The USA team swats to victory! Matt DeBoer and Ryan Barnhill

The USA team swats to victory! Matt DeBoer and Ryan Barnhill

Good sports! Victorious Team USA member, Ryan Barnhill receives his prize

Good sports! Victorious Team USA member, Ryan Barnhill receives his prize

 

 

 

 

 

 

 

 

New Thrift Store Books: A Famous Cat – and Even More Famous Cubs

deweydookIn the last few months I have picked up a few more Thrift store treats and treasures – personal books, that is – besides those I always find for the Seminary library and for the professors and students to purchase at a bargain. Today I will feature two of them.

The first is the story of a famous cat who lived in the library of Spencer, Iowa for 19 years. His name: Dewey Readmore Books. No, I am NOT kidding! Isn’t that a great name? And the story is even better, as told by the library director, Vicki Myron, who found him in the return bin of the Spencer Public Library one bitter cold Iowa winter morning. This is a story that will warm your hearts – for many reasons. It is a great Midwestern tale, true as the Iowa corn is tall. The copy I found is even signed by the author and Dewey. That’s what the signature says :) O, the title of the book is Dewey: The Small-Town Library Cat Who Touched the World (Grand Central, 2008). Here is the last part of Vicki’s introduction (“Welcome to Iowa”), which sets the stage for the rest of the story:

Around the corner from Sister’s Cafe, across a small parking lot and just a half a block off Grand Avenue, is a low gray concrete building: the Spencer Public Library. My name is Vicki Myron, and I’ve been working in that library for twenty-five years, the last twenty as director. I’ve overseen the arrival of the first computer and the addition of the reading room. I’ve watched children grow up and leave, only to walk back through the doors ten years later with their own children. The Spencer Public Library may not look like much, at least not at first, but it is the centerpiece, the middle ground, the heart of this heartland story. Everything I’m going to tell you abouut Spencer – and about the surrounding farms, the nearby lakes, the Catholic church in Hartley, the Moneta School, the box factory, and the wonderful old white Ferris wheel up at Arnold’s Park – all flows back eventually to this small gray building and to the cat who lived here for more than nineteen years.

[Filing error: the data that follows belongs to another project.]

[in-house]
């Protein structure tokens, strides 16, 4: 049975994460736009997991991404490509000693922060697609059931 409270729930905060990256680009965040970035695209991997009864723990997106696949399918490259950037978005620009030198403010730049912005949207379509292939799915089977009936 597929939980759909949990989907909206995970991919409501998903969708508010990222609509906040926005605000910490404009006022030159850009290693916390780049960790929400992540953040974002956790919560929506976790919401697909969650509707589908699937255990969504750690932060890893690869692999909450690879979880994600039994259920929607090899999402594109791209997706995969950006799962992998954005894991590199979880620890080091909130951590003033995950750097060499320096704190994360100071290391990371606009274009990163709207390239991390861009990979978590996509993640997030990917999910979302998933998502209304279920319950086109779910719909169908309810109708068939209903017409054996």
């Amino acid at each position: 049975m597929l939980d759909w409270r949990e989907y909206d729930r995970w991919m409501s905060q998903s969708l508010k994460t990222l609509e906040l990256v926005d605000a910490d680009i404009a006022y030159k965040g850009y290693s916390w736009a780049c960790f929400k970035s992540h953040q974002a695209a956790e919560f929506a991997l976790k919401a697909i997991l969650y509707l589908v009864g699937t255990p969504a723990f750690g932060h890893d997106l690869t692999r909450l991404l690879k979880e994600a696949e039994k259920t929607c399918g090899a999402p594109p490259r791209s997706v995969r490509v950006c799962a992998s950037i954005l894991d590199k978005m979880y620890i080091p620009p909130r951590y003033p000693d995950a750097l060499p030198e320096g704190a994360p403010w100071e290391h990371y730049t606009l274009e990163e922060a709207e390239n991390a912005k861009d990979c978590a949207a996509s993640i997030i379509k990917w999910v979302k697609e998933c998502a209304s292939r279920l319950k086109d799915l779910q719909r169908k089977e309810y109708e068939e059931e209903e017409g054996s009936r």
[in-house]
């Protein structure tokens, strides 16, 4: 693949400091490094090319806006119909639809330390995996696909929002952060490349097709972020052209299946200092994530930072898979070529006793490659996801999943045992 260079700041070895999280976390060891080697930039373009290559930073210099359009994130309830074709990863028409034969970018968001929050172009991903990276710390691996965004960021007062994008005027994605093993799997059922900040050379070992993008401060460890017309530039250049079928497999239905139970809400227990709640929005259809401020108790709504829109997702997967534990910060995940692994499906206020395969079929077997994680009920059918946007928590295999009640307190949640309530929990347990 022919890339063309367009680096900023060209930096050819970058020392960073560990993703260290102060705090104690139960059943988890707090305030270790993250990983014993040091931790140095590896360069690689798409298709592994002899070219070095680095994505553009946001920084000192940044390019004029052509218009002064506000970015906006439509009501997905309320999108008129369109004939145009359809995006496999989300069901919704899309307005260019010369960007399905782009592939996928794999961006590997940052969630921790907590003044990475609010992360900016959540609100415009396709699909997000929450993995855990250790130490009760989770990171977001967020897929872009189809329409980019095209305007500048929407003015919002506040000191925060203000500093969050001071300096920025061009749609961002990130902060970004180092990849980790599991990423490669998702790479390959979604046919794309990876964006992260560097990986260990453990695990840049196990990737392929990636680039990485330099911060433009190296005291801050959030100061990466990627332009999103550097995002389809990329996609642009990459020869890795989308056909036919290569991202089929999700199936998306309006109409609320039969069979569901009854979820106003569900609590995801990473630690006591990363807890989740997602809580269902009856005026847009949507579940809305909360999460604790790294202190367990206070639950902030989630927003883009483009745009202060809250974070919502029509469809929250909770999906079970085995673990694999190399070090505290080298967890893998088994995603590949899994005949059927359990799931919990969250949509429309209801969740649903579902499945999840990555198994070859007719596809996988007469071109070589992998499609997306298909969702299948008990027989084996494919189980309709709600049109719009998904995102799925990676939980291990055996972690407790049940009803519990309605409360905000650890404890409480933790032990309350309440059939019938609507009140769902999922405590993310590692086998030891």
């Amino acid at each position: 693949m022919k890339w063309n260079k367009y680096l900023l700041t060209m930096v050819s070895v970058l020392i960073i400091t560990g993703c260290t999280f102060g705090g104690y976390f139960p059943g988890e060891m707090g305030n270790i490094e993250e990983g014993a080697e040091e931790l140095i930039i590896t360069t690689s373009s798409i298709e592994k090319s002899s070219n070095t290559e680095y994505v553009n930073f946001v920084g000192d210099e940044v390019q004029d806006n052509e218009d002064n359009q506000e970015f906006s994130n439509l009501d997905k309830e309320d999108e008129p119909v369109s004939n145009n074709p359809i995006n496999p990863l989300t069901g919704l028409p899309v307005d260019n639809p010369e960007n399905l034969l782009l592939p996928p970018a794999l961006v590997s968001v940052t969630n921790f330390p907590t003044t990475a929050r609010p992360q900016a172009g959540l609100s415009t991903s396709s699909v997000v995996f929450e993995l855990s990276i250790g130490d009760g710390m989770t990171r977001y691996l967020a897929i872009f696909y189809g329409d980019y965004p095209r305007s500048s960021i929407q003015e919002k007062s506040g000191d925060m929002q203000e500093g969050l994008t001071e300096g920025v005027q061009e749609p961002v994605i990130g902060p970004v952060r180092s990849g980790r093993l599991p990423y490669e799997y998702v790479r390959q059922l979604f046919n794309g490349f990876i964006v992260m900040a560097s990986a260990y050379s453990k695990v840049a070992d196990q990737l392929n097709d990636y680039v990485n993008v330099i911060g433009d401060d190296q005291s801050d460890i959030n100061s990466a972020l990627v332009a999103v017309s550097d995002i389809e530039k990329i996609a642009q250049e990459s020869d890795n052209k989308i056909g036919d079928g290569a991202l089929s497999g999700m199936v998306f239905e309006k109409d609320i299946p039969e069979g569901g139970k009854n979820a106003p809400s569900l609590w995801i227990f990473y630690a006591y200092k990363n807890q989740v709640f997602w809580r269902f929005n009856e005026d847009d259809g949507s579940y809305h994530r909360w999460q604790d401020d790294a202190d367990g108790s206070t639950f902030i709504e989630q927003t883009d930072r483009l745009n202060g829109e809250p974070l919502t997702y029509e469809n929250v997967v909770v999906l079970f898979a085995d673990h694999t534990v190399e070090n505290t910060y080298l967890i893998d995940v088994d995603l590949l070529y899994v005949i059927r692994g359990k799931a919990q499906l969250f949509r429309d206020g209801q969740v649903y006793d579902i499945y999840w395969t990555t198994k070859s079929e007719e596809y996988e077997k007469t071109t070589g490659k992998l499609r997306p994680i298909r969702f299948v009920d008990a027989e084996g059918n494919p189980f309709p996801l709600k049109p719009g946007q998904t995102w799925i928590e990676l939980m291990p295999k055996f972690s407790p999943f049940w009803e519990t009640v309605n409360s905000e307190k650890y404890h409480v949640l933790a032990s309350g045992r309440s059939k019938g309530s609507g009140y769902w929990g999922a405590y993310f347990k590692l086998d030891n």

How much of an impact can an animal have? How many lives can one cat touch? How is it possible for an abandoned kitten to transform a small library into a meeting place and tourist attraction, inspire a classic American town, bind together an entire region, and eventually become famous around the world? You can’t even begin to answer those questions until you hear the story of Dewey Readmore Books, the beloved library cat of Spencer, Iowa (pp.4-5).

By the way, Dewey Readmore Books even has his own website. Check it out :)

LoveofCubsThe second book is a classic alphabet book – on the Chicago Cubs! Yes, I couldn’t believe what I was seeing when I went shopping at Gary Vander Schaaf’s downtown Grand Rapids store (Credo Books) for some theological books a few weeks ago. As I looked straight on at some Greek and Hebrew language books, there on an endcap staring at me, beckoning me, was For the Love of the Cubs: An A-Z Primer for Cubs Fans of All Ages (Frederick C.Klein; Illistrated by Mark Anderson, with forewords by Ernie Banks and Chip Caray; Triumph Books, 2003). What a fun book! The illustrations (cartoon-like) are hilarious, and the stories of famous Cubs are great!

But of course, I have begun to read it to my grandchildren! They need to learn the alphabet – and about the most lovable baseball team in America – the Cubs! Here’s “Mr. Cubs”, Ernie Banks’, foreword: